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The Future of Exercise May Be in a Pill

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Scientists from the University of Sydney's Charles Perkins Centre identified molecular reactions to exercise in the body, which could lead to drug treatments to mirror the health benefits of exercise.

Treatment Breakthrough

According to a publication in Cell Metabolism, the research exposed a thousand molecular changes occurring in muscles when humans exercise. Additionally, the research provided the world’s first comprehensive exercise blueprint, which proves that any drug mimicking exercise will need to target multiple molecules and potentially even pathways—a combination of molecules working together.

While the scientists confess nothing will replace physical exercise in health benefits, this breakthrough could help those individuals who are unable to participate in physical activity.

"Exercise is the most powerful therapy for many human diseases, including type 2 diabetes, cardiovascular disease and neurological disorders," said David James, head of the research group, professor. "However, for many people, exercise isn't a viable treatment option. This means it is essential we find ways of developing drugs that mimic the benefits of exercise."

Analyzing Muscle Biopsies

Researchers from the University of Copenhagen in Denmark and the researchers from the University of Sydney collaborated to analyze human skeletal muscle biopsies from four untrained, healthy males following 10 minutes of high intensity exercise.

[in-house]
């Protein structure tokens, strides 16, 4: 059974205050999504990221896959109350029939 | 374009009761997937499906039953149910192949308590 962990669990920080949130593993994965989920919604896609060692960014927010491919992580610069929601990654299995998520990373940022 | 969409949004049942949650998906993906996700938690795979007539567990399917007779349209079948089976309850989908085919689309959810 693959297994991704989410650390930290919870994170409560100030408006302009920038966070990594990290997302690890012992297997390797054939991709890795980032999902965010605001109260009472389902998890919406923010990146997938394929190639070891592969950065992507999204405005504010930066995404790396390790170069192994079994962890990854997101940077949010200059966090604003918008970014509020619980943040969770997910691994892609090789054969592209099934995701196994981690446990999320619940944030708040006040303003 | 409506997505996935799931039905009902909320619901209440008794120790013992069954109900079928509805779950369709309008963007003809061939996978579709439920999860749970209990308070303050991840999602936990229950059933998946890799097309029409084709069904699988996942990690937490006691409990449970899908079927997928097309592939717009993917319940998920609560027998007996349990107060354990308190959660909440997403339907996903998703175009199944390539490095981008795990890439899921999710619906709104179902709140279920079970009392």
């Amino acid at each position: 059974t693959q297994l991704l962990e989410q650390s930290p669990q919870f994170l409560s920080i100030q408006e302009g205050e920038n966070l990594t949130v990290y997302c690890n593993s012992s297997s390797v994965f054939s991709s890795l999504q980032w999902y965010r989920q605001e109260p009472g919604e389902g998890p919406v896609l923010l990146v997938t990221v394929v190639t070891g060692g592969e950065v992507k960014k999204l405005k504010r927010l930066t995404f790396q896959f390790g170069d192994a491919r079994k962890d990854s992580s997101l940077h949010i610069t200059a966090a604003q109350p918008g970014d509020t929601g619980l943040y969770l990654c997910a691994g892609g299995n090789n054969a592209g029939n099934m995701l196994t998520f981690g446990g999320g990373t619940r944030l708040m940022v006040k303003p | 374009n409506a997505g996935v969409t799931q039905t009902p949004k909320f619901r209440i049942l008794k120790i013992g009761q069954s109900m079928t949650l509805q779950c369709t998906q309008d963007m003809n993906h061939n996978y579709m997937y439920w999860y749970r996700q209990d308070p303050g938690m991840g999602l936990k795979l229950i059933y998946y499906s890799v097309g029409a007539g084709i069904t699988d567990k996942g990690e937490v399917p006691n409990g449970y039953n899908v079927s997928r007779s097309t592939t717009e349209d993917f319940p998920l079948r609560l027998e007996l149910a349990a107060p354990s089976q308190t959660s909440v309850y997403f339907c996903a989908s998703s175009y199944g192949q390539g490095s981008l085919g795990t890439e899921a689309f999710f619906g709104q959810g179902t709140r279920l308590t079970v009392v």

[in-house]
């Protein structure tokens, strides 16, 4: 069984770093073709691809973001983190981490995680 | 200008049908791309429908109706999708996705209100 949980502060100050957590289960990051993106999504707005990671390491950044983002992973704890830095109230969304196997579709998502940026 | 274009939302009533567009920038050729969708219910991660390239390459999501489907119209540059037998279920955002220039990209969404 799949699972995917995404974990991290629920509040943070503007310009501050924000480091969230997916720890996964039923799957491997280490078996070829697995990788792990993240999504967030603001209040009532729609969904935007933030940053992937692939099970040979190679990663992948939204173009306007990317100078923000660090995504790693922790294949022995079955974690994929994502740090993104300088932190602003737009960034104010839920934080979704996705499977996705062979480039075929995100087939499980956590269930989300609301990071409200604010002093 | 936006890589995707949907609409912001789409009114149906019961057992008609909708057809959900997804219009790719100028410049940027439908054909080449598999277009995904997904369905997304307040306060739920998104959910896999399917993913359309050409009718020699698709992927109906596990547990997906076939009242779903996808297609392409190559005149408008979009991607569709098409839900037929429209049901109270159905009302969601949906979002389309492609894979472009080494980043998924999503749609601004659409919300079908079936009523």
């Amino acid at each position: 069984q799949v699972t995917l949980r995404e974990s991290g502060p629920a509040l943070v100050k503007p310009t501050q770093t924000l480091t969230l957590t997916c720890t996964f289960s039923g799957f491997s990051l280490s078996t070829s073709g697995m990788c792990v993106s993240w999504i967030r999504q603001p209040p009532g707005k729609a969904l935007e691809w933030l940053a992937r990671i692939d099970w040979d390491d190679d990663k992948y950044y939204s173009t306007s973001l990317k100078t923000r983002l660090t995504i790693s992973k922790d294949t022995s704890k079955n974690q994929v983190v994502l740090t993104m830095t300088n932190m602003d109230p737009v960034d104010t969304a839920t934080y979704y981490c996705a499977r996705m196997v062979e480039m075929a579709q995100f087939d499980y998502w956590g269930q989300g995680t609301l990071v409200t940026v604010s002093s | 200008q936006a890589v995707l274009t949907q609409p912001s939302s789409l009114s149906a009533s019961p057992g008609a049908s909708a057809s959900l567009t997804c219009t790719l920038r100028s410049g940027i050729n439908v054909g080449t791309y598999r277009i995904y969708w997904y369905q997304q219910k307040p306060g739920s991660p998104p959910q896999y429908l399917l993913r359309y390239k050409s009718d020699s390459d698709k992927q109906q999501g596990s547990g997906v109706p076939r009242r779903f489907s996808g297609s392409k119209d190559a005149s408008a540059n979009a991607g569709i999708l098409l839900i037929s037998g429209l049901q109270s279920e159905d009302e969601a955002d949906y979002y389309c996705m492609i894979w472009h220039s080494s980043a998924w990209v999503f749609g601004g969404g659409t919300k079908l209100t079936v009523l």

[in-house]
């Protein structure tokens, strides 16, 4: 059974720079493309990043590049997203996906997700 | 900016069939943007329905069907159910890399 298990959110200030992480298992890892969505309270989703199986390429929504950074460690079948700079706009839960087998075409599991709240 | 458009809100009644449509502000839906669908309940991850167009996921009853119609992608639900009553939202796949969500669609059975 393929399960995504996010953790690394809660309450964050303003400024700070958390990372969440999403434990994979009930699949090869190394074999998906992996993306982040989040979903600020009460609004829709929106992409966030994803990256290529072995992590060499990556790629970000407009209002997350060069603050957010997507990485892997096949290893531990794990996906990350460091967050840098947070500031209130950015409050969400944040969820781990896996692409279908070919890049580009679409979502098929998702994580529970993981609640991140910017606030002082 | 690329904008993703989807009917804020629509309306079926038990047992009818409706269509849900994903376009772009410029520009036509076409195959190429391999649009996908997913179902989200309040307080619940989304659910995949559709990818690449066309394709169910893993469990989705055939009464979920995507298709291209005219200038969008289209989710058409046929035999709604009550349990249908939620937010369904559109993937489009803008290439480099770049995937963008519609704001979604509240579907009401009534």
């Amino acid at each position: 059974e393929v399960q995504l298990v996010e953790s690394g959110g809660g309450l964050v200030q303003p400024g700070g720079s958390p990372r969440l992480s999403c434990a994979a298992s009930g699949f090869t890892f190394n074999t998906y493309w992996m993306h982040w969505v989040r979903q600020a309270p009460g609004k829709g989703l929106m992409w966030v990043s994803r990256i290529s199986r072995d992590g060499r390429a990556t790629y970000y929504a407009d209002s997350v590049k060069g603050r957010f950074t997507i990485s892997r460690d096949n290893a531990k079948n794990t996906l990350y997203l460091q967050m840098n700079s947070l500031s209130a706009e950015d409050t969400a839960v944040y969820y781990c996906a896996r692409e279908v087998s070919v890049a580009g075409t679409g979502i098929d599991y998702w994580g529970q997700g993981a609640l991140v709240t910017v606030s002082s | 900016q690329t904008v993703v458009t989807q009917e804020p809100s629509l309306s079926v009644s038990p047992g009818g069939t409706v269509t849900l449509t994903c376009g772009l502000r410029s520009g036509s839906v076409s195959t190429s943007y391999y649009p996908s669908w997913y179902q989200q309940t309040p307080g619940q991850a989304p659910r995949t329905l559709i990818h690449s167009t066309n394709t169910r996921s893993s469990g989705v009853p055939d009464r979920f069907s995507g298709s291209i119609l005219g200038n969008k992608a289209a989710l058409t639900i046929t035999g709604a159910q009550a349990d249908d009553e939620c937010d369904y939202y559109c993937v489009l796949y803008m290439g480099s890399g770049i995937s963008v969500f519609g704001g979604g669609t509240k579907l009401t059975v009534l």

To study the process of protein phosphorylation, Benjamin Parker, Ph.D., co-author, used a technique referred to as mass spectrometry and discovered that short, intensive exercise triggers more than 1,000 changes.

"Exercise produces an extremely complex, cascading set of responses within human muscle. It plays an essential role in controlling energy metabolism and insulin sensitivity," said Nolan Hoffman, Ph.D., co-author, Charles Perkins Centre and Faculty of Science. "While scientists have long suspected that exercise causes a complicated series of changes to human muscle, this is the first time we have been able to map exactly what happens.

“Our data clearly show the complexity of the response: it is not one thing, but rather the drug will have to target multiple things. Our research has provided the roadmap to figure this out.” 

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